Wednesday, May 16, 2007

Daniel Hausman On One Aspect Of The CCC

"Demand theorists know there are few Giffen goods. They know why there are Giffen goods. They can successfully predict that certain goods in certain economies (potatoes in Ireland, rice in China, or yams in New Guinea) are likely to be Giffen goods. Capital theorists, on the other hand, do not know whether capital reversing is common or rare. Until recently they possessed no theory which made sense of the phenomenon. The status of that fundamental theory remains, moreover, questionable. From the perspective of the Austrian theory or of Clark's theory, capital reversing is nothing but a disconfirmation. Capital theorists are also unable to predict when capital reversing will occur. They cannot point to some feature of an economy and say, 'Ah, we can see that this is one of the exceptional cases in which we should not expect our simpler capital theories to work.' There is no justification for the claim that capital reversing demands only minor qualifications in simplified capital theories." -- Daniel M. Hausman (1981). Capital, Profits, and Prices: An Essay in the Philosophy of Economics, Columbia University Press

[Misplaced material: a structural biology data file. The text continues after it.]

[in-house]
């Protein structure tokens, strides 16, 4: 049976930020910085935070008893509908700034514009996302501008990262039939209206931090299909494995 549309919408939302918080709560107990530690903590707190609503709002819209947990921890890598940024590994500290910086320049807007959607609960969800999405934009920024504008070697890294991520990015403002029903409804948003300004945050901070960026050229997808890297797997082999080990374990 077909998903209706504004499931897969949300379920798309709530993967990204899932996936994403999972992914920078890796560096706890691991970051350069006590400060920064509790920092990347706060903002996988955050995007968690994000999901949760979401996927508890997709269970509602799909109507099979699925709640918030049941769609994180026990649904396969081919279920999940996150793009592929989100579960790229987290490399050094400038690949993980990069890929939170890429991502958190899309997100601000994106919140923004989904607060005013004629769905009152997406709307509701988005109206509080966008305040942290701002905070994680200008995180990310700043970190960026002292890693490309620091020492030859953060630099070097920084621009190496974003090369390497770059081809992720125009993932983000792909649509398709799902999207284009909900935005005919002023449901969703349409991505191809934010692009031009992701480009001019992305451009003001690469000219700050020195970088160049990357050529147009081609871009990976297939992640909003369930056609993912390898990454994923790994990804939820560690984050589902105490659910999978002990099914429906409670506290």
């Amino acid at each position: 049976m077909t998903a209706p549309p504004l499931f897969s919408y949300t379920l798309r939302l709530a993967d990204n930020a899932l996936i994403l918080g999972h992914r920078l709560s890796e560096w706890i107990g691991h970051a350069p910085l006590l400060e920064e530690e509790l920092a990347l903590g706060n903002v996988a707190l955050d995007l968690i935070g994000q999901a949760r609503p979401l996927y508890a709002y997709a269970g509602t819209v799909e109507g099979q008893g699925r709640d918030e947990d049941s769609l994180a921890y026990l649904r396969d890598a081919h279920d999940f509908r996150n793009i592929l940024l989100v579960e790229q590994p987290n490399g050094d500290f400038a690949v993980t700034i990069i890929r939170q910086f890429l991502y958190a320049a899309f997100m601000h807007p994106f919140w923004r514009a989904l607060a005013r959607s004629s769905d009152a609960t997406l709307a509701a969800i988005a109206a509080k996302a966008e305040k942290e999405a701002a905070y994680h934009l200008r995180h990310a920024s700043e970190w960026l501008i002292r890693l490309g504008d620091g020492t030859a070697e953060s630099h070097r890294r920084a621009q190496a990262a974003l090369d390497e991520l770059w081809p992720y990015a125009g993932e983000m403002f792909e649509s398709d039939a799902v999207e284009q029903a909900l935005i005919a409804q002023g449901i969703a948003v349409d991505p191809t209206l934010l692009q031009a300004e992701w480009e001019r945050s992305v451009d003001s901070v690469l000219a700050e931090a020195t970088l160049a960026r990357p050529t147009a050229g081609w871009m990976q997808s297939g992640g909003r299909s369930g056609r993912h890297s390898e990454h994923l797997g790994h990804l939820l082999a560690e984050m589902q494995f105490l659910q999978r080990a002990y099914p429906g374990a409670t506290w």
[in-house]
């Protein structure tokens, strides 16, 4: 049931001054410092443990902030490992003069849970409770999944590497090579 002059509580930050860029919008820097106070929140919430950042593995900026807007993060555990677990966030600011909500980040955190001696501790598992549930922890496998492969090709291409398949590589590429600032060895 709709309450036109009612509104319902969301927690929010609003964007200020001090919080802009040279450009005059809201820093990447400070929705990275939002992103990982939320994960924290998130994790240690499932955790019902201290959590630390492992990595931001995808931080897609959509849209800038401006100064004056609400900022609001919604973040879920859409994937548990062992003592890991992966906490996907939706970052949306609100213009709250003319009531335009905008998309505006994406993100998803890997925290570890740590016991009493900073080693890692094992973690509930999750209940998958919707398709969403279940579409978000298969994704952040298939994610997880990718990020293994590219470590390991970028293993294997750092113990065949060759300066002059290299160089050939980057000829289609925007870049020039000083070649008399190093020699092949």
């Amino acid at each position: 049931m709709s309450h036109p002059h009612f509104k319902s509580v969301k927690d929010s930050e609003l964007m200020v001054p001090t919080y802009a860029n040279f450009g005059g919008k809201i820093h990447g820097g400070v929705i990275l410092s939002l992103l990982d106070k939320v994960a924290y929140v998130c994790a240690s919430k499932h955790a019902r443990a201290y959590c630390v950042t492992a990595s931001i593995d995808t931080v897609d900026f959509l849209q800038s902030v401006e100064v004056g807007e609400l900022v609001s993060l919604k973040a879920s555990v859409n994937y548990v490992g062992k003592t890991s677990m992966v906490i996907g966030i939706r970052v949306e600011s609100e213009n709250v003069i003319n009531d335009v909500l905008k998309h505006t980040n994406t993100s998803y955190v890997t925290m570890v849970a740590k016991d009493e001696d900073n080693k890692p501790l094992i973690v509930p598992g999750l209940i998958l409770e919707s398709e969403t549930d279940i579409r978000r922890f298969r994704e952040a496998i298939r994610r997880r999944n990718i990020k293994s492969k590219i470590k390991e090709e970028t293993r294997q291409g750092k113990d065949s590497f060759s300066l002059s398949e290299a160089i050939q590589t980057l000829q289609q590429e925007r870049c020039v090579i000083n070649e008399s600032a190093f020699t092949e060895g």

Hausman makes a distinction in this book between Models and Theories. Those interested in how Hausman's draws his lines are probably better advised, though, to read his later The Inexact and Separate Science of Economics.

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